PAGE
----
Undischarged bankrupts, and certain people involved in ongoing bankruptcy or insolvency proceedings can’t become directors. In addition, if you’ve been a director of a company that has gone into insolvent liquidation you can’t be a director of a company with a similar name within twelve months of those proceedings.

In some cases, a court issue an order preventing someone from becoming a company director or being involved in its management. Here are some reasons why a person may be disqualified:

  • They are convicted of an offence in connection with the management of a company or its property, including in connection with a company’s winding-up,
  • Where they’ve failed to make necessary filings at Companies House or pay taxes
  • Where they are convicted of certain foreign offences in connection with the management of a company
  • Where they’ve been a director of an insolvent company and their conduct at that time makes them unfit to be a director, or if they’ve been investigated in connection with their management of a company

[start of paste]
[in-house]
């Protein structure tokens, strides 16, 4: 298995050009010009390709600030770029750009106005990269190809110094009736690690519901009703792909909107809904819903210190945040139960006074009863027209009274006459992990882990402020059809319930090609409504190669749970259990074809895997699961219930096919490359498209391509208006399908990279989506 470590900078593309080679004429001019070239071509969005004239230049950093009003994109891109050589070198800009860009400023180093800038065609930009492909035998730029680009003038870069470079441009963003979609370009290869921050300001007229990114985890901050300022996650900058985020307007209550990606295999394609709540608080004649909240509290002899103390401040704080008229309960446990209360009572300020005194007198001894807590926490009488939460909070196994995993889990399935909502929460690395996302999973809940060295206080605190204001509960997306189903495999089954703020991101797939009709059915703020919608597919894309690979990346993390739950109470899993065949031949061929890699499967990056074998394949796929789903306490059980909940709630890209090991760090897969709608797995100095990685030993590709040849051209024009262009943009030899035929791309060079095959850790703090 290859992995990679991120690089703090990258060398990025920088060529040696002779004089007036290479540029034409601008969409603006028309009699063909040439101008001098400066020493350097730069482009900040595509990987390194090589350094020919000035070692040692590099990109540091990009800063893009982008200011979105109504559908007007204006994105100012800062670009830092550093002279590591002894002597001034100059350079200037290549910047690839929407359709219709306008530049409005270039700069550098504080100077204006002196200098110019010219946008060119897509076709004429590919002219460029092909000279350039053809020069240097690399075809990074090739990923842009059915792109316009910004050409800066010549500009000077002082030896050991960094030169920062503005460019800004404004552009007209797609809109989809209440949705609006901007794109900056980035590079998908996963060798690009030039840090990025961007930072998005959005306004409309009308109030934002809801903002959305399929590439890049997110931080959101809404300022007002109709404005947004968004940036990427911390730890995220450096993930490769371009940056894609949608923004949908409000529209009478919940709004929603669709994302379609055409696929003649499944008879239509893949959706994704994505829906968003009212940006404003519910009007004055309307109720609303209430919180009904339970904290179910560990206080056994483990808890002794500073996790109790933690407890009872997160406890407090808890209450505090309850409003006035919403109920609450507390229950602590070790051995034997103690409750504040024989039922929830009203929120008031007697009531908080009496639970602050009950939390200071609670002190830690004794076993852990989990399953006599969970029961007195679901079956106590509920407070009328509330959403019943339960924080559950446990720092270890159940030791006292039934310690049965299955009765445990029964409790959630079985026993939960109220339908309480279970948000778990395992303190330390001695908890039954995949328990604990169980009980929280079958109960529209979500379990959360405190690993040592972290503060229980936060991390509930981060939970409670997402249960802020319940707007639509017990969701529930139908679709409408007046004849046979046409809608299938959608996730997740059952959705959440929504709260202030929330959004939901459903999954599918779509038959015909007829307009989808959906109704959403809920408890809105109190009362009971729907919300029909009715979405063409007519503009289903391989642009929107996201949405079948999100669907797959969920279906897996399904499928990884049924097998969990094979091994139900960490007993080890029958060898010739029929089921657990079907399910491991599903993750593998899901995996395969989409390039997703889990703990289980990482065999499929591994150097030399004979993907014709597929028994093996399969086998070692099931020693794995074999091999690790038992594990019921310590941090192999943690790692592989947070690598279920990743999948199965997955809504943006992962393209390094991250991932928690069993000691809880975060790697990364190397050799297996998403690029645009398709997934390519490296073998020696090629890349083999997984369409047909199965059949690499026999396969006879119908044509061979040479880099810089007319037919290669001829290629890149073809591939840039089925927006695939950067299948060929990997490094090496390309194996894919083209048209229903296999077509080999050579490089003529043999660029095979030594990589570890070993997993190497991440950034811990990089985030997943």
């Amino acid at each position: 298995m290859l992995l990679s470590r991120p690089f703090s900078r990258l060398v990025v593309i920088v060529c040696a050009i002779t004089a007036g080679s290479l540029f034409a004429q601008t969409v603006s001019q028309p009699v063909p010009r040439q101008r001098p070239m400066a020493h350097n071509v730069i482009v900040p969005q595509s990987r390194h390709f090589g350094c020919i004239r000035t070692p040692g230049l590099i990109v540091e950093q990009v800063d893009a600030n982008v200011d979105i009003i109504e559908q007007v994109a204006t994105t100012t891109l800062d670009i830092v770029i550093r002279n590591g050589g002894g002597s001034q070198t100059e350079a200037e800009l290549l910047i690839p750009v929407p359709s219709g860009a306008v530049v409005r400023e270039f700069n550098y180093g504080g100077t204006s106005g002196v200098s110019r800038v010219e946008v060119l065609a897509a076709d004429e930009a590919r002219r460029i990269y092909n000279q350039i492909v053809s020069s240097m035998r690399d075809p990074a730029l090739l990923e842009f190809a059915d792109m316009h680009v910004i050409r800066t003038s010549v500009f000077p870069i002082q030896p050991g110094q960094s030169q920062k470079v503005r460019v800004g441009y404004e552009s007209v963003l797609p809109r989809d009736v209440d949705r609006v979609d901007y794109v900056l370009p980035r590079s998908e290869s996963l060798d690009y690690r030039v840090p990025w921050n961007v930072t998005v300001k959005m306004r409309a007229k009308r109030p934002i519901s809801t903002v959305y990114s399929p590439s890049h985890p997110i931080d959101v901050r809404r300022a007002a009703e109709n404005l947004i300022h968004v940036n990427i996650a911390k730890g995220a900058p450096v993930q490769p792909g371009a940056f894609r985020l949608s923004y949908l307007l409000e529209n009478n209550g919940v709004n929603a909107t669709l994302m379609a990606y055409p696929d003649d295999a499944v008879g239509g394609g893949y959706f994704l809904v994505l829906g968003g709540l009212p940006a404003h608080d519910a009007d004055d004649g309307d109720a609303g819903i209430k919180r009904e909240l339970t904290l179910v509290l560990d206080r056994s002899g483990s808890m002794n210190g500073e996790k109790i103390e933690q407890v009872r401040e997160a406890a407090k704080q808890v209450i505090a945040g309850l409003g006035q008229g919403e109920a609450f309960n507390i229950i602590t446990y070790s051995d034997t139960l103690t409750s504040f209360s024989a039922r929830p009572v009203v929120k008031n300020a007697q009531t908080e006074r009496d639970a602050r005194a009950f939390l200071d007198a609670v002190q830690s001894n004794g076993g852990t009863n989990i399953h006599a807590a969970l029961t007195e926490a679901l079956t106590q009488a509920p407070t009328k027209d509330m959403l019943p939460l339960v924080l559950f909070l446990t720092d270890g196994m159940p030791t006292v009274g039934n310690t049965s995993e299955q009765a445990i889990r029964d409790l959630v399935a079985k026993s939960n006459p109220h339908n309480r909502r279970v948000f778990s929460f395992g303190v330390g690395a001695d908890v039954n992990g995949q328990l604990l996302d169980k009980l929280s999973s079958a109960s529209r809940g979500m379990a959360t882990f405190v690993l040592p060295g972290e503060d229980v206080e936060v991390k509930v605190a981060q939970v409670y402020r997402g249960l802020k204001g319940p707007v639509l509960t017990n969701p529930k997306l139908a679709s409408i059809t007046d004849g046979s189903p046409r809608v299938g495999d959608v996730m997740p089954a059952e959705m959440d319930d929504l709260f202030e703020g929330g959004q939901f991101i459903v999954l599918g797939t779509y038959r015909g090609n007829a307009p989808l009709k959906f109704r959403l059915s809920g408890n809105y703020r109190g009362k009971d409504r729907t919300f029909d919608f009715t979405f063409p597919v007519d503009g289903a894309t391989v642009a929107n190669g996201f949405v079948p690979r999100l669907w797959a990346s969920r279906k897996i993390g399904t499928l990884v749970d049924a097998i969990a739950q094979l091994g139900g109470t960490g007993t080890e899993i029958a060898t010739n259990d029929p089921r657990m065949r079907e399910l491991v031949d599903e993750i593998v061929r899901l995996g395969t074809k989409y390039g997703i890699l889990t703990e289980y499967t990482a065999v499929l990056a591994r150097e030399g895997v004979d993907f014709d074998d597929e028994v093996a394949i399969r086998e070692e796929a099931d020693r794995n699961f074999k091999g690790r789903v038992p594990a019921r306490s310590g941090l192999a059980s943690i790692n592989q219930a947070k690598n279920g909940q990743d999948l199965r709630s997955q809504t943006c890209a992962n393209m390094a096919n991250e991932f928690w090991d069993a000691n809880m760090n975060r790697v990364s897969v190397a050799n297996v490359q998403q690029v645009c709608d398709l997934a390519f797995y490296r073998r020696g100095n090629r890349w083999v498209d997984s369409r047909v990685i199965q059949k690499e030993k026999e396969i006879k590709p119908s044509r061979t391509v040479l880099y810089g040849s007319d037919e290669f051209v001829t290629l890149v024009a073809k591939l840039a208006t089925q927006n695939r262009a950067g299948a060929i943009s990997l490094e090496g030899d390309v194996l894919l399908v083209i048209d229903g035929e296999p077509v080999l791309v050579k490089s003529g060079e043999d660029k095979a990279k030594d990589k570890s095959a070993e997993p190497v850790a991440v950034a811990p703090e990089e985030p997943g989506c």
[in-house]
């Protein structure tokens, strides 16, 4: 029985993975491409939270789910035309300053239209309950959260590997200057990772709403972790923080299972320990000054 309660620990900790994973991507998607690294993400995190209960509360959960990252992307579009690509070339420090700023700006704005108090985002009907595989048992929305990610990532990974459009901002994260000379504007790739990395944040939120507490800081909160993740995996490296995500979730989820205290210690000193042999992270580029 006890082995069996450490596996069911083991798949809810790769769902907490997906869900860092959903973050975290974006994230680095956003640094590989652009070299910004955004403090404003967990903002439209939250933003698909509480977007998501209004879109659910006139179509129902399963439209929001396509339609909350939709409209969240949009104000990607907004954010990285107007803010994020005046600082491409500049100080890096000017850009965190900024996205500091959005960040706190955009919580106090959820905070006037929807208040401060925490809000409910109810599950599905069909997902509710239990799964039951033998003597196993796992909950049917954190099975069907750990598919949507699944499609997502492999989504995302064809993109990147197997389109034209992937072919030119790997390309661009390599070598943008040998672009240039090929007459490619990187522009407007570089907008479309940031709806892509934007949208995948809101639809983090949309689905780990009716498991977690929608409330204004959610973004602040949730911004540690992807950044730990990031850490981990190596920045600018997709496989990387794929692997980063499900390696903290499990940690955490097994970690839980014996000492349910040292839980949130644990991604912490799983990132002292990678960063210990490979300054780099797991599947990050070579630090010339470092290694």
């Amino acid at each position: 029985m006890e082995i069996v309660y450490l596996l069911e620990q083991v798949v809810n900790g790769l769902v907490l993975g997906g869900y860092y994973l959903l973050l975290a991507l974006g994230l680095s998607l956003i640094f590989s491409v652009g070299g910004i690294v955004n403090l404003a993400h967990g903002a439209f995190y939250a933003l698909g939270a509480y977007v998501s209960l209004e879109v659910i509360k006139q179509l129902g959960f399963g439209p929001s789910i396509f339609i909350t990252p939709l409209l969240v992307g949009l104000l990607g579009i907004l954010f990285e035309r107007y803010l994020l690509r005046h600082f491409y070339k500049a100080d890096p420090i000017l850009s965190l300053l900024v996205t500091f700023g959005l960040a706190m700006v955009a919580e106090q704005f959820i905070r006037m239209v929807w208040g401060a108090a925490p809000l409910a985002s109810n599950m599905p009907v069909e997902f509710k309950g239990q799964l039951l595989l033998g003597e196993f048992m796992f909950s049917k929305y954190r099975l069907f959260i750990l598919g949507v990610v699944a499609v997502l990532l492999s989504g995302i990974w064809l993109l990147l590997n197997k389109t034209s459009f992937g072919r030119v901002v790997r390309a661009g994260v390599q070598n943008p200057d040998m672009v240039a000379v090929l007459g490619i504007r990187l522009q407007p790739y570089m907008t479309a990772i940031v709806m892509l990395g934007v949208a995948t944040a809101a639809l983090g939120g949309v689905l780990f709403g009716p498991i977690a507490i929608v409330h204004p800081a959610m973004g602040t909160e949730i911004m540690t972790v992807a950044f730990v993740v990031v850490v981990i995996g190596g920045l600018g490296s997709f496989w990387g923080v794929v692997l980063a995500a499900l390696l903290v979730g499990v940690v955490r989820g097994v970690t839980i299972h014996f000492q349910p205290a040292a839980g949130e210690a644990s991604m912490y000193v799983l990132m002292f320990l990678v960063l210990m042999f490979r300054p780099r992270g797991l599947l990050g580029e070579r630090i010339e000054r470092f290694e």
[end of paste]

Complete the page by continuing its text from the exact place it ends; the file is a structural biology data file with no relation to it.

The statutory auditor of a company can’t also be a director.

Special rules for public and private companies

If a company is listed, then the board should contain a mix of executive and non-executive directors, and at least half the board, including the chair, should be independent non-executive directors.

A private limited company must have at least one director, and a public company must have at least two directors. While the law doesn’t dictate the maximum number of directors on a board, the Articles may.

How to make appointments to the board of directors

When a company is formed, the first directors are appointed and registered at Companies House. After that, the appointment of directors will normally be made by the shareholders or the board.

If there’s a vacancy, for example, if a director resigns or is removed, the board can usually make an appointment to fill the vacancy, rather than waiting for the shareholders to make an appointment, although that person will only hold office until the next AGM.